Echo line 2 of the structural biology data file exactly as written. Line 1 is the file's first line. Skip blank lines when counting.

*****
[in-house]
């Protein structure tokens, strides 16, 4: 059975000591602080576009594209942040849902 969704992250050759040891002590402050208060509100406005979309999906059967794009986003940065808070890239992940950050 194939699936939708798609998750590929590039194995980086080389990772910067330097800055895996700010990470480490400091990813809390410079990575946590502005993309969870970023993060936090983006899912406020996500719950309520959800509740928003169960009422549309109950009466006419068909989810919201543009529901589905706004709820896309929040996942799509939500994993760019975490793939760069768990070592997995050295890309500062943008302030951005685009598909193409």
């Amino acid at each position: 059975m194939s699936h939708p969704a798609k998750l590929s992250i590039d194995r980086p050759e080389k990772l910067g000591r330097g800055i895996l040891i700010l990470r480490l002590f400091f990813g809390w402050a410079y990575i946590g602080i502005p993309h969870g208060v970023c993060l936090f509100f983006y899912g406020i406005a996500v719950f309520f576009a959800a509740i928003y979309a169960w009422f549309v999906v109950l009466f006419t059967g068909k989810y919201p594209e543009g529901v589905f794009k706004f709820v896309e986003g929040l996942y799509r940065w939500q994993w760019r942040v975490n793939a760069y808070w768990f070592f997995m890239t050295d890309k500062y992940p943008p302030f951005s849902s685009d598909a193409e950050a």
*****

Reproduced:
């Protein structure tokens, strides 16, 4: 059975000591602080576009594209942040849902 969704992250050759040891002590402050208060509100406005979309999906059967794009986003940065808070890239992940950050 194939699936939708798609998750590929590039194995980086080389990772910067330097800055895996700010990470480490400091990813809390410079990575946590502005993309969870970023993060936090983006899912406020996500719950309520959800509740928003169960009422549309109950009466006419068909989810919201543009529901589905706004709820896309929040996942799509939500994993760019975490793939760069768990070592997995050295890309500062943008302030951005685009598909193409």